Amendment could see municipalities gain responsibility for sidewalks

Until now, property owners in the Czech Republic have had to bear the responsibility for the clearing sidewalks in front of their buildings, in the winter removing ice and snow. Those that refused, risked fines - or even potential lawsuits - from anyone breaking their arm or leg on a slippery patch. Now, a senator from the ruling Civic Democratic Party is proposing an amendment that could see all that change: with responsibility for sidewalks transferred from property owners to municipalities, regions, and the state.

Anyone who has ever cleared snow, whether in a blizzard or the day after, will tell you it is a major hassle and added worry. But property owners in the Czech Republic - their buildings adjacent to public sidewalks, really haven't had a choice: to date required to care for the walks either by contracting firms to do it, or by doing it themselves. That could now change if a new proposal gains support in Parliament. Responsibility could soon be transferred from individual owners to towns and cities. A little earlier I spoke to Libor Dellin, of the property rights association the OSMD.

"Let me point out that sidewalks don't belong to individuals but to municipalities. Yet, absurdly, owners are the ones who have to maintain sidewalks in front of their properties and to bear the costs and responsibilities. Owners have to pay for clearance and maintenance, which can cost several thousand crowns per year. We would be happy to see the law changed, and the matter corrected. Everyone who uses sidewalks in any area benefits, so responsibility should be held by the city."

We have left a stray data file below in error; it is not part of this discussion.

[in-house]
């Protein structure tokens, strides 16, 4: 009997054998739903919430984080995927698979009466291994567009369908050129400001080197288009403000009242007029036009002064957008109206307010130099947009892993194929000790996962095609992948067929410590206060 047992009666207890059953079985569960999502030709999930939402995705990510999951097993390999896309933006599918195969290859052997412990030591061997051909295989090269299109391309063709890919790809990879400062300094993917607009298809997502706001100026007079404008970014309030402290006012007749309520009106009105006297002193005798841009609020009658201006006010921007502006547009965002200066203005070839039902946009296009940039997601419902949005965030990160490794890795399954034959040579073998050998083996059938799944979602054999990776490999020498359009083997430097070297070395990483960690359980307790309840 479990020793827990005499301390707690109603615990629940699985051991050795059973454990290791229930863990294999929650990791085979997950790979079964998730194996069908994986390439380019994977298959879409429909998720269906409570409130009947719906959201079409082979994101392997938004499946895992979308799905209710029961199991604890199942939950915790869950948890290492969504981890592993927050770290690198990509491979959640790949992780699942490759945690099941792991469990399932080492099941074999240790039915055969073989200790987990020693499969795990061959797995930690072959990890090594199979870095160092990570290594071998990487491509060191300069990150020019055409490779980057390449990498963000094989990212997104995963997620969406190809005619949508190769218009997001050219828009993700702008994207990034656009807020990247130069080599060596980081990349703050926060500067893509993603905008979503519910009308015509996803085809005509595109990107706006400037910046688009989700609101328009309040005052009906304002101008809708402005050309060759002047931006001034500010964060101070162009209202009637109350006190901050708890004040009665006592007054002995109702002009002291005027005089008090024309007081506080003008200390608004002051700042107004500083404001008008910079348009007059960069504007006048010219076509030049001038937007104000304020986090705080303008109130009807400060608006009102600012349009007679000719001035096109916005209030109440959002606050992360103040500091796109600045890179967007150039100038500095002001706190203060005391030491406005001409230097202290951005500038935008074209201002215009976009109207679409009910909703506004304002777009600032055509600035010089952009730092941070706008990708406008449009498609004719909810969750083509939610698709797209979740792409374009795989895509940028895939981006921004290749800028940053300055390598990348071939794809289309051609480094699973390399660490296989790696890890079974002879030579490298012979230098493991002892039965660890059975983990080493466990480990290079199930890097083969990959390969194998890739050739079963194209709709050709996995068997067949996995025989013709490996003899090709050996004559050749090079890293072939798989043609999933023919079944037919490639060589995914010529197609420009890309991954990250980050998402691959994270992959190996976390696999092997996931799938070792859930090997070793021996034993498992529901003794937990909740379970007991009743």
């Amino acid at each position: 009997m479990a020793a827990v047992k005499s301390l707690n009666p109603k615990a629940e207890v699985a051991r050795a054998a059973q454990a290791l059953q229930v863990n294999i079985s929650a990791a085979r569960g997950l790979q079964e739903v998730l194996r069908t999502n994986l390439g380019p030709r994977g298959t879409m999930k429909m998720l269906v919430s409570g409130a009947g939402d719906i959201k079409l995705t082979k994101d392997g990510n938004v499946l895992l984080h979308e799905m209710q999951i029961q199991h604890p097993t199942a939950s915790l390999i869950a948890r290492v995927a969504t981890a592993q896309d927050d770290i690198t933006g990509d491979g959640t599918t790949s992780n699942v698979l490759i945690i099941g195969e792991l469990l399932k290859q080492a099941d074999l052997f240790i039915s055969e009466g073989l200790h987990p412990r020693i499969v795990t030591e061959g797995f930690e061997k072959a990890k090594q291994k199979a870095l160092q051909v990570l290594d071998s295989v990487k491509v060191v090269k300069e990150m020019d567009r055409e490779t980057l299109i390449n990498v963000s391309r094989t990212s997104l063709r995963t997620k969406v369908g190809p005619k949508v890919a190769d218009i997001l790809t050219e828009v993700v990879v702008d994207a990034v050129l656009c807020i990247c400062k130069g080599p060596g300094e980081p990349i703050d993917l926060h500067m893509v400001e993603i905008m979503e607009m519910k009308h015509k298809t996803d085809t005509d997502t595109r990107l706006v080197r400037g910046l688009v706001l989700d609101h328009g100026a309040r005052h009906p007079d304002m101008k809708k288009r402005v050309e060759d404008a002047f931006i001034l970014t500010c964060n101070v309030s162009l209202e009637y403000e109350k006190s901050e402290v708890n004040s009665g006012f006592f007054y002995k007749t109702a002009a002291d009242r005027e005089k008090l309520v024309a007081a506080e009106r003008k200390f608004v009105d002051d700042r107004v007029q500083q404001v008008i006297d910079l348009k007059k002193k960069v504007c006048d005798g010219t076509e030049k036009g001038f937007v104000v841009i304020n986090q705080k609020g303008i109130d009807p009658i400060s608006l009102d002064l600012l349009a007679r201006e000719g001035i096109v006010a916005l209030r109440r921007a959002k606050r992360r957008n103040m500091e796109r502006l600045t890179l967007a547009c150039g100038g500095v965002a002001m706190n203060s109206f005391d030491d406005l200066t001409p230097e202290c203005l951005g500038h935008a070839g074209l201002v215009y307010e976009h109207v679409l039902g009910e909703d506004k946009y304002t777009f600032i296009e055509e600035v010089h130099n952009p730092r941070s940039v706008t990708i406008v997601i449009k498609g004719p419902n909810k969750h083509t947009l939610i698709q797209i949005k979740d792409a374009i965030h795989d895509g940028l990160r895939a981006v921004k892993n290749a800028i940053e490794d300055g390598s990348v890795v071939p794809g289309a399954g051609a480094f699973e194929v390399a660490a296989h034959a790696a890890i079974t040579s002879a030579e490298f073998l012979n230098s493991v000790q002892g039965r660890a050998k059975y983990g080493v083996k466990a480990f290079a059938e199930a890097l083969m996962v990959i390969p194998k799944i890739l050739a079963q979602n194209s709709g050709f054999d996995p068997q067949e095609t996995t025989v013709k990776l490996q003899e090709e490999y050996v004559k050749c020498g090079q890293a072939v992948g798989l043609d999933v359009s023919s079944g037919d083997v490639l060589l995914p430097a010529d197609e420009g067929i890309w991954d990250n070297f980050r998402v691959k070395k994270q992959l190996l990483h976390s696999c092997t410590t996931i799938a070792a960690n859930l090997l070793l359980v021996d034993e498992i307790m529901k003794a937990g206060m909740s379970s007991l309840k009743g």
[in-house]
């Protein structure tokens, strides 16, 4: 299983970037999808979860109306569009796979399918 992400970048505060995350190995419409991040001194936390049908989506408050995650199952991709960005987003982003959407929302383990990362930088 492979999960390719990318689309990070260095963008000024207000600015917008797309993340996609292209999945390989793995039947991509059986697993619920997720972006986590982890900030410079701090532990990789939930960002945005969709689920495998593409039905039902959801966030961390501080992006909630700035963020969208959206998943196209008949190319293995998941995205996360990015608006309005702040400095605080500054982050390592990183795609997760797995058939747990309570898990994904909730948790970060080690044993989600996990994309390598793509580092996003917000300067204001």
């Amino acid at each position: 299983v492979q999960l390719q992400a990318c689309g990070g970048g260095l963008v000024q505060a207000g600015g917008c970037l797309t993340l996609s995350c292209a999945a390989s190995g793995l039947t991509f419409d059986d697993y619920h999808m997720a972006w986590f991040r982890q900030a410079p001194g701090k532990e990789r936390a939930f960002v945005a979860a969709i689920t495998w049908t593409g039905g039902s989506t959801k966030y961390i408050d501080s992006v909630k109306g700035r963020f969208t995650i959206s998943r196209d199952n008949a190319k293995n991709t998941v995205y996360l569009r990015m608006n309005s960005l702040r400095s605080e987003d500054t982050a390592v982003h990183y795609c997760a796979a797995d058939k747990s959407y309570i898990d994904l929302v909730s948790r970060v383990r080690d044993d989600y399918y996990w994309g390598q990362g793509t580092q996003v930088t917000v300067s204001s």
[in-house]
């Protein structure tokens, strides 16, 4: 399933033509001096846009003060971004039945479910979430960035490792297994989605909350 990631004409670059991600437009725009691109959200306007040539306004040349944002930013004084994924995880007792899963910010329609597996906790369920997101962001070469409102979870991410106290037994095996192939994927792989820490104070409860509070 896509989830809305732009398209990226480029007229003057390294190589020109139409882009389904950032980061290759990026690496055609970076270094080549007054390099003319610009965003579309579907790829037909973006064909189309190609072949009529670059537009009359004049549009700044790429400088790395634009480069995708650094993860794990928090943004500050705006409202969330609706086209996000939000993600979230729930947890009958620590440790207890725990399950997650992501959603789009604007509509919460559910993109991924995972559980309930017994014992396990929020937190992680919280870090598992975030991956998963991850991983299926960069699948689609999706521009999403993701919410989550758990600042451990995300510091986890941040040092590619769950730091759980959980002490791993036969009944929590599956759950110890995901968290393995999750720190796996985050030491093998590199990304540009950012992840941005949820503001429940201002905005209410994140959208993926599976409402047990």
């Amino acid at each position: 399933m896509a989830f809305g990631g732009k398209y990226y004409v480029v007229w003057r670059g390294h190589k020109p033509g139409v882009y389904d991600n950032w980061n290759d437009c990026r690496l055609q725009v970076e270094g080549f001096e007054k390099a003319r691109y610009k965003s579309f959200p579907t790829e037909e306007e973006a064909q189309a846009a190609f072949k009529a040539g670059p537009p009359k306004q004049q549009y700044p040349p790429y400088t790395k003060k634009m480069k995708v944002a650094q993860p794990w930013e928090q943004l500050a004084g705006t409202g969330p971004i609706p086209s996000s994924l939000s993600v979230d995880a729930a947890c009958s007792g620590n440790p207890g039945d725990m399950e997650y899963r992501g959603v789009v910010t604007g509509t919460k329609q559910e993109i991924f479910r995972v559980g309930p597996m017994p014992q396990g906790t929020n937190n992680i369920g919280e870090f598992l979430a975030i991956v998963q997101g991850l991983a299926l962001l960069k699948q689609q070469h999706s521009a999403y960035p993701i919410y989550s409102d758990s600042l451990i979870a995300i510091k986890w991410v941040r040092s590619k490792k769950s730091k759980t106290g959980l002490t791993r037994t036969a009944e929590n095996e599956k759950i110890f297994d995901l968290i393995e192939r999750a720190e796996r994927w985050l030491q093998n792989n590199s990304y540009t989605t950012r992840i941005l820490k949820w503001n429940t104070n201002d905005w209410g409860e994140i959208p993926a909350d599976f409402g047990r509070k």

As the author of the plan Senator Jaroslav Kubera has pointed out, responsibility for walks is a year-long task, and accidents can happen even under the most bizarre circumstances in which owners nevertheless are accountable. Senator Kubera spoke to public broadcaster Czech TV:

"Owners are responsible even in cases where a pedestrian has slipped on dog excrement on the walk. Even in such cases, owners bear responsibility."

For their part, individual municipalities do not appear set against changes to the law, although they caution they would need to see in an increase in their budgets to care for all the new walks. Senator Kubera disagrees, saying it's a matter of priorities: smaller towns, for example, could make use of road signs making clear some routes and sidewalks would not be maintained in winter. According to reports, local city councils would basically have to reach agreement with residents on which areas would be cleared. So far there are indications that the proposal could gain backing not only among Civic but also the opposition Social Democrats.